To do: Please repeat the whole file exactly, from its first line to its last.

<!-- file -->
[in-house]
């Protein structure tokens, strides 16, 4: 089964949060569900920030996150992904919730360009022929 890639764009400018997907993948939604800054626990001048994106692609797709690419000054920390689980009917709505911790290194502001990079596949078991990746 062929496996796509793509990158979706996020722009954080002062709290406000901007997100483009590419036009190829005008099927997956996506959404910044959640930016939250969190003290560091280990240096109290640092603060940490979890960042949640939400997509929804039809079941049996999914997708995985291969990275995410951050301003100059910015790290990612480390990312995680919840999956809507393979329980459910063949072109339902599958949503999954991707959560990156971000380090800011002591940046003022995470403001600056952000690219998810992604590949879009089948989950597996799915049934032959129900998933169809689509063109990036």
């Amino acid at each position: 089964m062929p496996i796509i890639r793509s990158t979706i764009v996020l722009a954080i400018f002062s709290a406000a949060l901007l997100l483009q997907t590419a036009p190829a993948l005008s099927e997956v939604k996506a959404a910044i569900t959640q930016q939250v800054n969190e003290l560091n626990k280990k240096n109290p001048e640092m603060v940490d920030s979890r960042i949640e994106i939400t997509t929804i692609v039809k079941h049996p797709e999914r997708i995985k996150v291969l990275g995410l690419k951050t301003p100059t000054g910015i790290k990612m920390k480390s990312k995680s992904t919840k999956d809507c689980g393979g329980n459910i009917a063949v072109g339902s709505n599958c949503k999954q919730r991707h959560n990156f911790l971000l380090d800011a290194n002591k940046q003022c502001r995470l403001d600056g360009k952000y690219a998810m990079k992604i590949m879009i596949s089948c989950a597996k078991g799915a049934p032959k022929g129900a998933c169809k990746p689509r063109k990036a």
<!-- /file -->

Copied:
[in-house]
């Protein structure tokens, strides 16, 4: 089964949060569900920030996150992904919730360009022929 890639764009400018997907993948939604800054626990001048994106692609797709690419000054920390689980009917709505911790290194502001990079596949078991990746 062929496996796509793509990158979706996020722009954080002062709290406000901007997100483009590419036009190829005008099927997956996506959404910044959640930016939250969190003290560091280990240096109290640092603060940490979890960042949640939400997509929804039809079941049996999914997708995985291969990275995410951050301003100059910015790290990612480390990312995680919840999956809507393979329980459910063949072109339902599958949503999954991707959560990156971000380090800011002591940046003022995470403001600056952000690219998810992604590949879009089948989950597996799915049934032959129900998933169809689509063109990036």
């Amino acid at each position: 089964m062929p496996i796509i890639r793509s990158t979706i764009v996020l722009a954080i400018f002062s709290a406000a949060l901007l997100l483009q997907t590419a036009p190829a993948l005008s099927e997956v939604k996506a959404a910044i569900t959640q930016q939250v800054n969190e003290l560091n626990k280990k240096n109290p001048e640092m603060v940490d920030s979890r960042i949640e994106i939400t997509t929804i692609v039809k079941h049996p797709e999914r997708i995985k996150v291969l990275g995410l690419k951050t301003p100059t000054g910015i790290k990612m920390k480390s990312k995680s992904t919840k999956d809507c689980g393979g329980n459910i009917a063949v072109g339902s709505n599958c949503k999954q919730r991707h959560n990156f911790l971000l380090d800011a290194n002591k940046q003022c502001r995470l403001d600056g360009k952000y690219a998810m990079k992604i590949m879009i596949s089948c989950a597996k078991g799915a049934p032959k022929g129900a998933c169809k990746p689509r063109k990036a």